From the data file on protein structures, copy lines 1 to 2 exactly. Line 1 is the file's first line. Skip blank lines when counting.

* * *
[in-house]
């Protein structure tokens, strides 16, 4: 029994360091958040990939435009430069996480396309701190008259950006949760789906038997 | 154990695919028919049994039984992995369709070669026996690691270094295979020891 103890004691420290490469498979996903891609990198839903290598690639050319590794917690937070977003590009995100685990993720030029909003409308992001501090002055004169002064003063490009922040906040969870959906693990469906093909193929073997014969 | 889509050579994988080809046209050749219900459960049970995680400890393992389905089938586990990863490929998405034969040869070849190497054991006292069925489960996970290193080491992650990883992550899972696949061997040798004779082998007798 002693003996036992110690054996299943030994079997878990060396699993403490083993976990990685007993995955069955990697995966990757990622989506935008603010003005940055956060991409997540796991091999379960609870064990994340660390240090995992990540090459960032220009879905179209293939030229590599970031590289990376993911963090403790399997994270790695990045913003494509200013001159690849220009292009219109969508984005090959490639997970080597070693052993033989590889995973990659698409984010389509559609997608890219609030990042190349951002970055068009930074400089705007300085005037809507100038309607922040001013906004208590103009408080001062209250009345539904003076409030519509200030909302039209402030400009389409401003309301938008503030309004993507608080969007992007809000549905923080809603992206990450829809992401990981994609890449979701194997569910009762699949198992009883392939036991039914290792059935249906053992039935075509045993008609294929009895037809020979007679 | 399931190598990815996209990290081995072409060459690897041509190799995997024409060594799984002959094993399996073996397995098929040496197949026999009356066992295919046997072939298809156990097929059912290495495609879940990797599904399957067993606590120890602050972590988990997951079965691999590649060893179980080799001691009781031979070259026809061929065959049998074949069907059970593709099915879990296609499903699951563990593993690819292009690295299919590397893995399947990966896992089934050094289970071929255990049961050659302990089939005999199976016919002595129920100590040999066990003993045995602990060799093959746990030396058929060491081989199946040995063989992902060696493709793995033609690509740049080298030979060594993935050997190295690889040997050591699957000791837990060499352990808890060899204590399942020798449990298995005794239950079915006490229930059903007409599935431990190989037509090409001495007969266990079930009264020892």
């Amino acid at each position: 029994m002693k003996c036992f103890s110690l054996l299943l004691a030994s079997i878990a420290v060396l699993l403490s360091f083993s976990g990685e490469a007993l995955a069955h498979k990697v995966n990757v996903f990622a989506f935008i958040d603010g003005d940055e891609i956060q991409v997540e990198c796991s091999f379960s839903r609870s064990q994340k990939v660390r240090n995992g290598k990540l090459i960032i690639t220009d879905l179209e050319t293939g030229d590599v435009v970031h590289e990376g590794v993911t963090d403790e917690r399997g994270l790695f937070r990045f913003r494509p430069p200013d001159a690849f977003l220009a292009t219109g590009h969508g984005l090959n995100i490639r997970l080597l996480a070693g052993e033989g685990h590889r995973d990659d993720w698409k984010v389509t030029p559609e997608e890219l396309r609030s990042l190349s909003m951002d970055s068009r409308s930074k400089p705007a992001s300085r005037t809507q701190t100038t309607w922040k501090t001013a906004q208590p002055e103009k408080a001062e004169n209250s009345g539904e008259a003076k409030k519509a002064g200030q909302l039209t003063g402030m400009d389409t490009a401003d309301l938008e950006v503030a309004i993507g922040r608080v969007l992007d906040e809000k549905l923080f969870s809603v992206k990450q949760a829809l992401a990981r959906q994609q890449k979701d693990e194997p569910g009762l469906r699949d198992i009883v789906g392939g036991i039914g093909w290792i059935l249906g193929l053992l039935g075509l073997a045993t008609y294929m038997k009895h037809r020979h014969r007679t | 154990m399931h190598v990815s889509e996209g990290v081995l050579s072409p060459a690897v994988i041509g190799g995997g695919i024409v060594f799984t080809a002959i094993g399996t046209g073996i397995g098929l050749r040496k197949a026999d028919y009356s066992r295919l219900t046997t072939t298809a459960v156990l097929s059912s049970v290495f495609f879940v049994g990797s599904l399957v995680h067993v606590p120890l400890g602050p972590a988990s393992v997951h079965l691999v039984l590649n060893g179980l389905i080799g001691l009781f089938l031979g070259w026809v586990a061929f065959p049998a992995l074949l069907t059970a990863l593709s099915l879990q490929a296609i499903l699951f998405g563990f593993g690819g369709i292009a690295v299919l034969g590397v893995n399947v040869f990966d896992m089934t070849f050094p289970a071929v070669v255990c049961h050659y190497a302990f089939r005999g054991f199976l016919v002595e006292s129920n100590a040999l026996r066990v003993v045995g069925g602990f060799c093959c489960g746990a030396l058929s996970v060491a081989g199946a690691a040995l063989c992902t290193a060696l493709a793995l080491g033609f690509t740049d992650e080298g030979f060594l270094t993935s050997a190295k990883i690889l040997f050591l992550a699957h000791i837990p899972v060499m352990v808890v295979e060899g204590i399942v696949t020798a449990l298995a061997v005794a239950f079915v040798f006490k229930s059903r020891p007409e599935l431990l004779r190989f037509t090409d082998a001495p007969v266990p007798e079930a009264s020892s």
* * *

[in-house]
């Protein structure tokens, strides 16, 4: 029994360091958040990939435009430069996480396309701190008259950006949760789906038997 | 154990695919028919049994039984992995369709070669026996690691270094295979020891 103890004691420290490469498979996903891609990198839903290598690639050319590794917690937070977003590009995100685990993720030029909003409308992001501090002055004169002064003063490009922040906040969870959906693990469906093909193929073997014969 | 889509050579994988080809046209050749219900459960049970995680400890393992389905089938586990990863490929998405034969040869070849190497054991006292069925489960996970290193080491992650990883992550899972696949061997040798004779082998007798 002693003996036992110690054996299943030994079997878990060396699993403490083993976990990685007993995955069955990697995966990757990622989506935008603010003005940055956060991409997540796991091999379960609870064990994340660390240090995992990540090459960032220009879905179209293939030229590599970031590289990376993911963090403790399997994270790695990045913003494509200013001159690849220009292009219109969508984005090959490639997970080597070693052993033989590889995973990659698409984010389509559609997608890219609030990042190349951002970055068009930074400089705007300085005037809507100038309607922040001013906004208590103009408080001062209250009345539904003076409030519509200030909302039209402030400009389409401003309301938008503030309004993507608080969007992007809000549905923080809603992206990450829809992401990981994609890449979701194997569910009762699949198992009883392939036991039914290792059935249906053992039935075509045993008609294929009895037809020979007679 | 399931190598990815996209990290081995072409060459690897041509190799995997024409060594799984002959094993399996073996397995098929040496197949026999009356066992295919046997072939298809156990097929059912290495495609879940990797599904399957067993606590120890602050972590988990997951079965691999590649060893179980080799001691009781031979070259026809061929065959049998074949069907059970593709099915879990296609499903699951563990593993690819292009690295299919590397893995399947990966896992089934050094289970071929255990049961050659302990089939005999199976016919002595129920100590040999066990003993045995602990060799093959746990030396058929060491081989199946040995063989992902060696493709793995033609690509740049080298030979060594993935050997190295690889040997050591699957000791837990060499352990808890060899204590399942020798449990298995005794239950079915006490229930059903007409599935431990190989037509090409001495007969266990079930009264020892």